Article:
- 24. Jensen JB (1978) Concentration from continuous culture of erythrocytes infected with trophozoites and schizonts of Plasmodium falciparum. Am J Trop Med Hyg 27:1274–1276.
- 25. Kirchgatter K, Portillo Hdel A (2002) Association of severe noncerebral Plasmodium falciparum malaria in Brazil with expressed PfEMP1 DBL1 alpha sequences lacking cysteine residues. Mol Med 8:16–23.
- 26. Bull PC, Pain A, Ndungu FM, Kinyanjui SM, Roberts DJ, et al. (2005) Plasmodium falciparum antigenic variation: relationships between in vivo selection, acquired antibody response, and disease severity. J Infect Dis 192:1119–1126.
- 27. Kyriacou HM, Stone GN, Challis RJ, Raza A, Lyke KE, et al. (2006) Differential var gene transcription in Plasmodium falciparum isolates from patients with cerebral malaria compared to hyperparasitaemia. Mol Biochem Parasitol 150:211–218.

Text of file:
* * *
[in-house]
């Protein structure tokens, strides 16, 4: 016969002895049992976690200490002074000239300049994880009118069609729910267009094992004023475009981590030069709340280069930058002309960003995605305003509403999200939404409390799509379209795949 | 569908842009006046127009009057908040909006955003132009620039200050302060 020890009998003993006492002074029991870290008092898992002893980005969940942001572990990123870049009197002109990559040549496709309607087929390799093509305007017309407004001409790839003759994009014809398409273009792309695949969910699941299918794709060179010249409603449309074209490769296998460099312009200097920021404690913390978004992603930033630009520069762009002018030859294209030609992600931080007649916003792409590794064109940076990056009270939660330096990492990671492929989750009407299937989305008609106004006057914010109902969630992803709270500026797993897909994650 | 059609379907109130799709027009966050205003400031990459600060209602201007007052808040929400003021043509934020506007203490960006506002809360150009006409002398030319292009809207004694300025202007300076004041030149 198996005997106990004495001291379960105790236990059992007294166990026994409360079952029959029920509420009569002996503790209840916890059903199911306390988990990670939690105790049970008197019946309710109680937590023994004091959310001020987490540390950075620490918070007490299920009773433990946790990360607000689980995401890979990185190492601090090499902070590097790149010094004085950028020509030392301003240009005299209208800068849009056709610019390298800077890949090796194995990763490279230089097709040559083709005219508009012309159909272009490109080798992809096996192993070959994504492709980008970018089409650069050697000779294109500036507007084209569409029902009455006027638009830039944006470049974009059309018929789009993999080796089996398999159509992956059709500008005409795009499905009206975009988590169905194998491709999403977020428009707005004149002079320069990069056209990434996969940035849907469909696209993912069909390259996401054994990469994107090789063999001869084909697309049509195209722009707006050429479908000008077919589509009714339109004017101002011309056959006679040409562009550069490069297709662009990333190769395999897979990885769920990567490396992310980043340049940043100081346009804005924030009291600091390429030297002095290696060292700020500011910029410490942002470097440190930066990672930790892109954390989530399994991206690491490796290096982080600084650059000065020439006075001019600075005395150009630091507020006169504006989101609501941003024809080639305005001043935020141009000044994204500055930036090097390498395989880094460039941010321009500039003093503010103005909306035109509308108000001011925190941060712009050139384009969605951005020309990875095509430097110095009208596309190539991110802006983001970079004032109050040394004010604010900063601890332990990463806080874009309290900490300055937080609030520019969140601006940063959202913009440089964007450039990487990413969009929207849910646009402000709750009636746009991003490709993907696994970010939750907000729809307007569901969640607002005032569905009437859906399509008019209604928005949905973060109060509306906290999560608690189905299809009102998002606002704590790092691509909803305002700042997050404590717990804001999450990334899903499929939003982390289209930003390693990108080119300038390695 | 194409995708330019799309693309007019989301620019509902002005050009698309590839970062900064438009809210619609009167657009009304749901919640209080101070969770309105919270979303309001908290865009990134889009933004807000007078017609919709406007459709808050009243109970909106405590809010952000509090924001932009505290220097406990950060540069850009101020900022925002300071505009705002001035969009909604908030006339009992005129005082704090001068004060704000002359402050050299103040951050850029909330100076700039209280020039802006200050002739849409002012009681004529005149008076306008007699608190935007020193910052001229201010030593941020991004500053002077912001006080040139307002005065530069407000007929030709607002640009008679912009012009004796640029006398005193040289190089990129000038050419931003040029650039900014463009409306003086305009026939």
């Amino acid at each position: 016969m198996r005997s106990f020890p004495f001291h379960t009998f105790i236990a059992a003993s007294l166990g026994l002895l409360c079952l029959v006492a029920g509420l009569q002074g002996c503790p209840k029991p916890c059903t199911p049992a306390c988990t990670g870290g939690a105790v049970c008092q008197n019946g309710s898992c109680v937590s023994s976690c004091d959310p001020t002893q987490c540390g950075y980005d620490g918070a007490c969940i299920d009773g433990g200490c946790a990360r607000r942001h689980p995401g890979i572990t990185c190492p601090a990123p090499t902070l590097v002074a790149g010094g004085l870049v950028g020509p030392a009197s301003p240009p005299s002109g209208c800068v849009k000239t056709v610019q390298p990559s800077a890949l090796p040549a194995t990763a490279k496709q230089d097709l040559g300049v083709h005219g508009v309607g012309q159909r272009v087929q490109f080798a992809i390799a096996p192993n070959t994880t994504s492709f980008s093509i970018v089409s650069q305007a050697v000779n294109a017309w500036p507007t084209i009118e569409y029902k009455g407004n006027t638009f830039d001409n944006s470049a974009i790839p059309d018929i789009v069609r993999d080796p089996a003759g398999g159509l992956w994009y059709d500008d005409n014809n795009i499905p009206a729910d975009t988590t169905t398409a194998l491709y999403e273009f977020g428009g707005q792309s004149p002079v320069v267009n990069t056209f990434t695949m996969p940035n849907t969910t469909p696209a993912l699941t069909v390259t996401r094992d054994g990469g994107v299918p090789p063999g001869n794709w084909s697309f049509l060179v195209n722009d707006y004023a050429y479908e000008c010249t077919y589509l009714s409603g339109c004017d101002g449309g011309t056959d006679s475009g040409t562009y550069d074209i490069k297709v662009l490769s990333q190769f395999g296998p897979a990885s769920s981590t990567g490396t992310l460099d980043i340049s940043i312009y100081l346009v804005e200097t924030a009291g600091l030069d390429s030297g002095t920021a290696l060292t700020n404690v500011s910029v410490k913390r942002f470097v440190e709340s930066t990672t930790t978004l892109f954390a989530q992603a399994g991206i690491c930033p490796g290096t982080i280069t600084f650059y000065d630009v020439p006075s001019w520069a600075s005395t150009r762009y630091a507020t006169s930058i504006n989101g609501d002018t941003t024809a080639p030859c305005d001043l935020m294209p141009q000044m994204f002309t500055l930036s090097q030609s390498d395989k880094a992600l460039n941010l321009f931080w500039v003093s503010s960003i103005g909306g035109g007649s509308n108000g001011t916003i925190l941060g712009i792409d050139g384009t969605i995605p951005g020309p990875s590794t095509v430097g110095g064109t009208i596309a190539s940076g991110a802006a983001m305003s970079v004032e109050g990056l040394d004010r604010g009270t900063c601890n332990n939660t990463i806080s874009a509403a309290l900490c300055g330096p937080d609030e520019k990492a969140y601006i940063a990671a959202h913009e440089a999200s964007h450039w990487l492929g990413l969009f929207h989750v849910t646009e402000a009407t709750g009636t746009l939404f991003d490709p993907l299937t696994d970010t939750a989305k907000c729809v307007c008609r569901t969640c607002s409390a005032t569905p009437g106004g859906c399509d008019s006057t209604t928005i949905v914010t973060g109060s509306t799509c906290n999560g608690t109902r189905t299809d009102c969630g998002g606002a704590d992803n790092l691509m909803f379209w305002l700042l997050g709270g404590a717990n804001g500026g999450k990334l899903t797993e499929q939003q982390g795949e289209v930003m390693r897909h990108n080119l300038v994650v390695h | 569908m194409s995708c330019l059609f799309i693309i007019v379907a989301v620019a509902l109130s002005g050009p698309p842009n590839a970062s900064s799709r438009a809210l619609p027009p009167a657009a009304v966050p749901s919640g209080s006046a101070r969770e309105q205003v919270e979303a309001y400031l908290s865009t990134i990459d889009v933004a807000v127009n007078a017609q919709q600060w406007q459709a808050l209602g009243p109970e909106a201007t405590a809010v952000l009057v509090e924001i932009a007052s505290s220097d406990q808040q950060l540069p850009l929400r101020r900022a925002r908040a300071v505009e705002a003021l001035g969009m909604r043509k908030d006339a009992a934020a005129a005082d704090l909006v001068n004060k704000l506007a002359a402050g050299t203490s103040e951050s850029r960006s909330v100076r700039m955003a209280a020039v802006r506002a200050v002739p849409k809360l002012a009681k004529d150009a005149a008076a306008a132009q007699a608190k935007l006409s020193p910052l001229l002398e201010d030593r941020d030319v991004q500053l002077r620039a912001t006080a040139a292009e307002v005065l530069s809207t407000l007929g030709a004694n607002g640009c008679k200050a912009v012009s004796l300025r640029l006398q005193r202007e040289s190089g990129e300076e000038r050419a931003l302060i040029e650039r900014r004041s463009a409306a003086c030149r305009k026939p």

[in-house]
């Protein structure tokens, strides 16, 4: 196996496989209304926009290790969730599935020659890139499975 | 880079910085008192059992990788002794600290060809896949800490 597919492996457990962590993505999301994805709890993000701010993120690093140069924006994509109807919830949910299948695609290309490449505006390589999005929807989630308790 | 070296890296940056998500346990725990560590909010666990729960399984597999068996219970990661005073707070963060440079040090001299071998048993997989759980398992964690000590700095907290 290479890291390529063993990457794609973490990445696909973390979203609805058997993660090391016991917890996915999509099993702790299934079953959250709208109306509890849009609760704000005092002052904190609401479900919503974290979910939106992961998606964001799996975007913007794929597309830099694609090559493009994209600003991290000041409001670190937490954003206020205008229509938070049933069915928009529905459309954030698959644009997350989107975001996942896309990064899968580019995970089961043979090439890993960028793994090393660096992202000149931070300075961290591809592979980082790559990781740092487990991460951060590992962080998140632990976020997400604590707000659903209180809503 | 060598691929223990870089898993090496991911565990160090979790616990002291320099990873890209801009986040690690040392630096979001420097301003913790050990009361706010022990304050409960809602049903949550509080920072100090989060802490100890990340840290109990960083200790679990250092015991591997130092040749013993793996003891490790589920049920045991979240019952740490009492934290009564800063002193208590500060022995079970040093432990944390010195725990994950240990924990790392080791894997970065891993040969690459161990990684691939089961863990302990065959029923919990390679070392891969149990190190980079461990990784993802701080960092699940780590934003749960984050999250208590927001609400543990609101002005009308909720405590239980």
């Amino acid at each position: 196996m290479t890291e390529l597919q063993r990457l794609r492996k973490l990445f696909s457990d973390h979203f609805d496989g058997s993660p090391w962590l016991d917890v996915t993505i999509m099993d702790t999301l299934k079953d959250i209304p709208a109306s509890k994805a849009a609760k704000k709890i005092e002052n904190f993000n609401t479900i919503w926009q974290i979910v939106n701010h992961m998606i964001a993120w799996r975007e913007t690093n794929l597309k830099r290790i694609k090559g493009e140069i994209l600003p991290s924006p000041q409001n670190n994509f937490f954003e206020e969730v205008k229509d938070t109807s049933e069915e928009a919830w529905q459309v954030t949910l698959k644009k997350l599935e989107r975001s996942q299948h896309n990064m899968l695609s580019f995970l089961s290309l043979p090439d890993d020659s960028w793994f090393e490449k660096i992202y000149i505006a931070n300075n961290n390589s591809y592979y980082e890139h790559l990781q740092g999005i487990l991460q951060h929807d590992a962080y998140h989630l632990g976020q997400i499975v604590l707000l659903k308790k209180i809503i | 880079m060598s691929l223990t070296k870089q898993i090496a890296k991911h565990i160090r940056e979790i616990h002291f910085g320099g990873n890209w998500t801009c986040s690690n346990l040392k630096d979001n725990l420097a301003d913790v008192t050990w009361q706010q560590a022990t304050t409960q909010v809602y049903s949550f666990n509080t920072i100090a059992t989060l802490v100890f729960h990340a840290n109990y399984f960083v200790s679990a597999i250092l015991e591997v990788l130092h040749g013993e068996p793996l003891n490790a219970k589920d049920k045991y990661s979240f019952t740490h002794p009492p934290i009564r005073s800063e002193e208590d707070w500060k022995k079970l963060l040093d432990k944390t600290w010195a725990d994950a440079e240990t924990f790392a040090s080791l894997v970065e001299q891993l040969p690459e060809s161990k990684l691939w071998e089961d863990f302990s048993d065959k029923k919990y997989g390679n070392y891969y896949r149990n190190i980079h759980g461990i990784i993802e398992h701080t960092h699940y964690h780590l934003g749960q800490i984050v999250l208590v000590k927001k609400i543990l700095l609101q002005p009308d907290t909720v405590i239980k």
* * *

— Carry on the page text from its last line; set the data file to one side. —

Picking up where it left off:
- 28. Rouillard JM, Zuker M, Gulari E (2003) OligoArray 2.0: design of oligonucleotide probes for DNA microarrays using a thermodynamic approach. Nucleic Acids Res 31:3057–3062.
- 29. Larkin MA, Blackshields G, Brown NP, Chenna R, McGettigan PA, et al. (2007) Clustal W and Clustal X version 2.0. Bioinformatics 23:2947–2948.
- 30. Hooper LV, Wong MH, Thelin A, Hansson L, Falk PG, et al. (2001) Molecular analysis of commensal host-microbial relationships in the intestine. Science 291:881–884.
- 31. Lavstsen T, Turner L, Saguti F, Magistrado P, Rask TS, et al. (2012) Plasmodium falciparum erythrocyte membrane protein 1 domain cassettes 8 and 13 are associated with severe malaria in children. Proc Natl Acad Sci U S A 109:E1791–1800.
- 32. Gentleman RC, Carey VJ, Bates DM, Bolstad B, Dettling M, et al. (2004) Bioconductor: open software development for computational biology and bioinformatics. Genome Biol 5:R80.
- 33. Smyth GK, Michaud J, Scott HS (2005) Use of within-array replicate spots for assessing differential expression in microarray experiments. Bioinformatics 21:2067–2075.